16. The process of claim 13 wherein the binder resin is a synthetic resin which shows adhesiveness under the application of heat or pressure.
17. The process of claim 16 wherein the synthetic resin is an epoxy resin.
18. The process of claim 13 wherein the solid conducting agent is carbon black, aluminum powder, copper powder, or silver powder.
19. The process of claim 13 wherein the solid conducting agent is present in an amount of up to 2% by weight, based on the spherical particles.
20. The process of claim 13 wherein the solid conducting agent is present in an amount of 0.1 to 2% by weight, based on the spherical particles.
21. The process of claim 13 wherein the powdery magnetic material has a particle size of less than 500 mμ and is selected from the group consisting of triiron tetroxide, diiron trioxide, zinc iron oxide, ytterium iron oxide, cadmium iron oxide, copper iron oxide, lead iron oxide, nickel iron oxide, neodium iron oxide, barium iron oxide, magnesium iron oxide, lanthanum iron oxide, manganese iron oxide, iron powder, cobalt powder, and nickel powder.
Description

This invention relates to a developer for electrostatic photography and to a process for the preparation thereof. More particularly, the invention relates to a developer for electrostatic photography excellent in electric and magnetic characteristics which comprises a dry blend of spherical particles containing a finely divided magnetic material and having a crater-like rough surface and a finely divided conducting agent, and to a process for the preparation of this developer for electrostatic photography.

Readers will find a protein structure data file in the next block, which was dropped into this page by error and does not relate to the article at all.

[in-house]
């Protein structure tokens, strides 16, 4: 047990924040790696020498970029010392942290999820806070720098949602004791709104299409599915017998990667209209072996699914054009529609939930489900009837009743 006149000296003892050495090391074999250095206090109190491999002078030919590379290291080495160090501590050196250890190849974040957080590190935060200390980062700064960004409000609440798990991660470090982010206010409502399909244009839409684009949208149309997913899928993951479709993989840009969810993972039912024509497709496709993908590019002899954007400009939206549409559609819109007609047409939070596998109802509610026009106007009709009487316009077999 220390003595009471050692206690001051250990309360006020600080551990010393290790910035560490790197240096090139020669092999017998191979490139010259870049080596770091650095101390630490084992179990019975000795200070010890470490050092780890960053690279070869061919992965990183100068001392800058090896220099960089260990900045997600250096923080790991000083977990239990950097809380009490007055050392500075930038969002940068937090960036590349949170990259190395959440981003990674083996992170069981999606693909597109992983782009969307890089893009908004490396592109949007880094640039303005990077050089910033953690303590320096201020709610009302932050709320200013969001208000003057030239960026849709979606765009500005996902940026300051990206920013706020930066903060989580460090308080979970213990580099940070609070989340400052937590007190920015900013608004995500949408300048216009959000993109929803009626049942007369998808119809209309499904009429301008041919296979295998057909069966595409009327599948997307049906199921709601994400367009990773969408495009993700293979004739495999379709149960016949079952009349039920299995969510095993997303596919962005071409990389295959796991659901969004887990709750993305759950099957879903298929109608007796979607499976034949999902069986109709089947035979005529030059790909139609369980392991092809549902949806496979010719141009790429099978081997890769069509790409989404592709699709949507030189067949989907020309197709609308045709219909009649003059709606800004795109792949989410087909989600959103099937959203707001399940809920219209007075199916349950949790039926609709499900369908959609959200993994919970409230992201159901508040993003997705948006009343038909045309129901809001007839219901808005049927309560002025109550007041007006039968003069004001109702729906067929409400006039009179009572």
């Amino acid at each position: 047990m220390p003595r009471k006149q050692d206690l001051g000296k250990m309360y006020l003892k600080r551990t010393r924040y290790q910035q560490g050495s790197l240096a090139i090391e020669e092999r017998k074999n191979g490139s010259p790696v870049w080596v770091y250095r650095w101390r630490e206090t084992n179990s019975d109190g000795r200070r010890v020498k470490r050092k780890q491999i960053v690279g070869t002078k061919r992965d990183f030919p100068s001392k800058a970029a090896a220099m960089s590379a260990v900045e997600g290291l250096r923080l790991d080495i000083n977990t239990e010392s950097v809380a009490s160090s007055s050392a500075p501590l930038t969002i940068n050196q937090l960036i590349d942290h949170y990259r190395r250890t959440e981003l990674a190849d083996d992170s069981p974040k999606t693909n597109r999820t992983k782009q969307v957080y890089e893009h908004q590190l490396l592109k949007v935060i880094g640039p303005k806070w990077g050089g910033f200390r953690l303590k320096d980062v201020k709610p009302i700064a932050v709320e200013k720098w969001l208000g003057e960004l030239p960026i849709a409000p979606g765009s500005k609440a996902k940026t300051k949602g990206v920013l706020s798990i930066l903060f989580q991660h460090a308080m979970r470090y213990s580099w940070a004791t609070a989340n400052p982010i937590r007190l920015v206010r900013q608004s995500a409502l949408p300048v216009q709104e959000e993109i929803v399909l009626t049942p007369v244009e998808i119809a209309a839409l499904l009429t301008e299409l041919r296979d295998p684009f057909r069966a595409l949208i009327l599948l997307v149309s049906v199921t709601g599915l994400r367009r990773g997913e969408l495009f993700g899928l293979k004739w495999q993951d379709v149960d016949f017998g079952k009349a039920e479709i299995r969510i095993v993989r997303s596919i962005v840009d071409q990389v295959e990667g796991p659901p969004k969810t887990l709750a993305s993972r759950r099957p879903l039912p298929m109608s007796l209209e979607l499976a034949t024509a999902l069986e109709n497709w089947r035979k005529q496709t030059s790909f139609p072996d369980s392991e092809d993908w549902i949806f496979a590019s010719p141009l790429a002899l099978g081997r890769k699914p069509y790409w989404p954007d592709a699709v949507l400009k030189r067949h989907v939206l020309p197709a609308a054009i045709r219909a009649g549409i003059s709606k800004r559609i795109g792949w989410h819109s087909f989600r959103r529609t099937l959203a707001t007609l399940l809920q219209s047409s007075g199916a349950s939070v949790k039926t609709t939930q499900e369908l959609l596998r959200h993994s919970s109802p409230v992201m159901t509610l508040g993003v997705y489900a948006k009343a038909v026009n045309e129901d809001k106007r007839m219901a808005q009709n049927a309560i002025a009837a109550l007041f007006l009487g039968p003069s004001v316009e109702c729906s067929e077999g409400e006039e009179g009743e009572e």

Known developers of the dry type (toners) heretofore used for developing electrostatic latent images formed by electrostatic photography or the like include so-called magnetic toners capable of performing development without the aid of a particular carrier. These magnetic toners are generally prepared by dispersing the powder of a magnetic material such as triiron tetroxide, if necessary with additives such as a pigment, into a medium of a binder resin and molding the dispersion into granules. In order to improve the conductivity in these magnetic toners, these has generally been adopted a method in which the amount of a conductive component is increased in the above dispersion to be molded into particles or a method in which a conductive substance such as carbon black is embedded in the resulting granular product to thereby form particles having a conductivity imparted to the surfaces thereof and having such a property that the particles as a whole can be magnetically attractable.